1 1/4 cups all-purpose flour
1 teaspoon baking powder
1/2 teaspoon salt
3/4 pound plums (5 to 6 medium), sliced
confectioners' sugar for sifting over cake

Preheat oven to 350°F and butter and flour a 9-inch round or square baking pan at least 2 inches deep.
Streusel:    In a food processor pulse together streusel ingredients until combined well and crumbly.

Cake batter:  In a bowl with an electric mixer beat butter with sugar until light and fluffy and add eggs, 1 at a time, beating well after each addition, and vanilla. Sift in flour with baking powder and salt and beat until just combined.

Spread cake batter in pan, smoothing top, and arrange plum slices over it in slightly overlapping rows. Sprinkle streusel over plum slices and bake cake in middle of oven 1 hour, or until a tester comes out clean. Cool cake slightly on a rack and sift confectioners' sugar over it. Serve coffeecake warm or at room temperature.

Note: I have never used the icing sugar on top, but this is Mum's recipe and I am sure it was served with icing sugar carefully sifted through a stencil in a lovely pattern for optimum presentation.

1 comment:

  1. Hi Katrina,
    What a lovely blog this is. In a minute I’ll try to Subscribe then I can follow how life goes for you.
    We live on a small farm in central Portugal, 20km from the Spanish border. Our weather is warmer and drier than yours, so our first frost has not yet arrived.
    You have set up your trailer nicely and it looks inviting, set in those lovely trees. I bet you look forward to the Spring and the first day back in the trailer again, making that first cup of steaming tea in the chilly spring air with the trees coming green again, that fresh smell . . .

    We wanted a smallholding and emigrated from suburban Surrey England to find sunshine, tranquillity and space to move. We now have our farm and are making our dream become reality, and every morning I am thankful of what we have now. It is lovely. For you too, it’s lovely.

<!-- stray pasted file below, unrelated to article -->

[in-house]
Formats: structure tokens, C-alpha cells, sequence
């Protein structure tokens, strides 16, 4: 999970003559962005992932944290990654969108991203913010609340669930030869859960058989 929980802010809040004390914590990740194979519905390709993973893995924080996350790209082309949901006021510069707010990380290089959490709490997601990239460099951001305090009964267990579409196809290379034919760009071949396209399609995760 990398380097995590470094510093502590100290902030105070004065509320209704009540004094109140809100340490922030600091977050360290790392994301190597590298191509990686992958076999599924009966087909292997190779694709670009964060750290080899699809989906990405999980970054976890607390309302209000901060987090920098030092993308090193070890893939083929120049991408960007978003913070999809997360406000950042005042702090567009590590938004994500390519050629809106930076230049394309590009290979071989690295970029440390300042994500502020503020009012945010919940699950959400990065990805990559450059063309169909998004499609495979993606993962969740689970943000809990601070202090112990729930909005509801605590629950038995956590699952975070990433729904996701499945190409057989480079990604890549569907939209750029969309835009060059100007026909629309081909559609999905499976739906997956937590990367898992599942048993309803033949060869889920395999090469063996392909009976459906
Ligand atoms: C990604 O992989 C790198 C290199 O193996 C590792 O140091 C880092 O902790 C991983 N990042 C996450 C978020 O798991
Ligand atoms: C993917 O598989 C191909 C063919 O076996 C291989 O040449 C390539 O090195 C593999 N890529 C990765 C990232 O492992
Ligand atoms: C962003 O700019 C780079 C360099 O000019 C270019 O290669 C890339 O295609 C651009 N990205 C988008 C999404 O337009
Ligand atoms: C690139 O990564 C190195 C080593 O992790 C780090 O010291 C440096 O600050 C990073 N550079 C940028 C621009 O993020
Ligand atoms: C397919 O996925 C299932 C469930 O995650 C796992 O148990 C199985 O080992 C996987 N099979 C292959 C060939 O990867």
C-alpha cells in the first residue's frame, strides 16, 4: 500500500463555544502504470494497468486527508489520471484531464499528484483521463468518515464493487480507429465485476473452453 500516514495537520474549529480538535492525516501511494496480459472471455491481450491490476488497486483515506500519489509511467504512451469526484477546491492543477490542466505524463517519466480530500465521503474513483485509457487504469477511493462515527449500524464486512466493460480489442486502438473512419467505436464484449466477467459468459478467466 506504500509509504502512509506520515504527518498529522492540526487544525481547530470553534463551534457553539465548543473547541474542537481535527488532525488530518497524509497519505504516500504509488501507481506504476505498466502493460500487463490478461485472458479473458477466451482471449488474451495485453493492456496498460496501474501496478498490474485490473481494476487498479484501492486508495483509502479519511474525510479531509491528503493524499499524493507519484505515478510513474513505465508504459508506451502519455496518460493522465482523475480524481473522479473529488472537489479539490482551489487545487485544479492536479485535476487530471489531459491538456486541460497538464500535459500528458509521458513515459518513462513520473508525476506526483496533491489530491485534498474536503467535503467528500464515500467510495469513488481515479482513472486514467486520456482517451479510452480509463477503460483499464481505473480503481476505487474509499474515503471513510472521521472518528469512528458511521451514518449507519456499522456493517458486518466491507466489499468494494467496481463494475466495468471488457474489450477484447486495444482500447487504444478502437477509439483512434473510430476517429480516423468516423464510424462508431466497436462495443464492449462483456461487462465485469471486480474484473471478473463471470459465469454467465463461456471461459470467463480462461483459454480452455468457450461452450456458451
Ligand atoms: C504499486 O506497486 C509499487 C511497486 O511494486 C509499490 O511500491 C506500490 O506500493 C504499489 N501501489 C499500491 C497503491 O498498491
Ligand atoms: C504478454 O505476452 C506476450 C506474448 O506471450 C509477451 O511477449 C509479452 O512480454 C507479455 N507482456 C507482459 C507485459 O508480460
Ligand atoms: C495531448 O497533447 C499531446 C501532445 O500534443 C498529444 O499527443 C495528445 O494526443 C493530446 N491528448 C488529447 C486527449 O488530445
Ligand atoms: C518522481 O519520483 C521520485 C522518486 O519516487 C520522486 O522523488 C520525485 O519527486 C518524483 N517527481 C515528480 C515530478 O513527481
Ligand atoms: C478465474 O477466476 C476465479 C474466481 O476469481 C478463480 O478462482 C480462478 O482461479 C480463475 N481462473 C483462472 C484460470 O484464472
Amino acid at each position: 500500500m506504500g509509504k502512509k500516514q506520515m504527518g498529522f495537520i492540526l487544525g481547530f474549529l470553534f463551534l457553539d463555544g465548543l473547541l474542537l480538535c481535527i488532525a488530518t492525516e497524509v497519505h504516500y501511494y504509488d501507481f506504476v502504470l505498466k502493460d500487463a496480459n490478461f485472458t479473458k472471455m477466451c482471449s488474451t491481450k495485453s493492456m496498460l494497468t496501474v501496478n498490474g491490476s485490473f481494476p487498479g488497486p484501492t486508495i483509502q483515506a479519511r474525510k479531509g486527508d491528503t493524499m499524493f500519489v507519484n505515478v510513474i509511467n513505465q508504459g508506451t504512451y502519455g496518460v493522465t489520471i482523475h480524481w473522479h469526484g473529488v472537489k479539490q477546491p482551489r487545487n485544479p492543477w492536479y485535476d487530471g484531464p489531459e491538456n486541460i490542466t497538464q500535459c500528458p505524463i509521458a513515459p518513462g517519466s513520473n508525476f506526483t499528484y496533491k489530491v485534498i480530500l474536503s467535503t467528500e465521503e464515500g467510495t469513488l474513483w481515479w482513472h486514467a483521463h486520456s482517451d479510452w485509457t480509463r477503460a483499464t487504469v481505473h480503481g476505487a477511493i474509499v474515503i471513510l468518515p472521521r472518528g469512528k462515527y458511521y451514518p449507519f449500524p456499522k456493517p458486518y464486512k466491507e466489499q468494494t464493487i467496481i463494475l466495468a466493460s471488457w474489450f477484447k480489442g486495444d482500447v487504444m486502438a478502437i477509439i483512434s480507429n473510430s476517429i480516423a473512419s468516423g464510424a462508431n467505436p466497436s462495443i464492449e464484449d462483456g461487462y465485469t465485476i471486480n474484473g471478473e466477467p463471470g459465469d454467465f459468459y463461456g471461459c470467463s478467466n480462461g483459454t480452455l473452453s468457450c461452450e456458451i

I had to learn a new language (started aged 52, now fluent) and if you come to Portugal you’ll need the lingo if you want a rural life. At least you speak the local language where you live – without it you would soon feel isolated. The folk here are simple and definitely not modern. No support for the iPhone, iTunes store or Kindle (no copyright agreements made). Shops are over 40mins away, no discount stores, jumble sales, record shop, thrift shop etc. Thank goodness we have brought electricity and telephone into our quinta, so we have the internet and Amazon. In Fundão we have a weekly market where you can buy homegrown veg, chicks, trees, farming stuff and clothing. The region is poor, no industry only subsistence farming with chickens, sheep and goats. Like you, we have little cash but good seasonal food and a healthy lifestyle.
    We will try making your mum’s plum and coffee cake this week, it looks good!
    Isn’t life good when you can put aside the work and bake a cake?
    Any chance of a few more pics of your farm? I like to imagine visiting new places, and although it will never really happen I can dream . . .

    Best wishes from sunny Portugal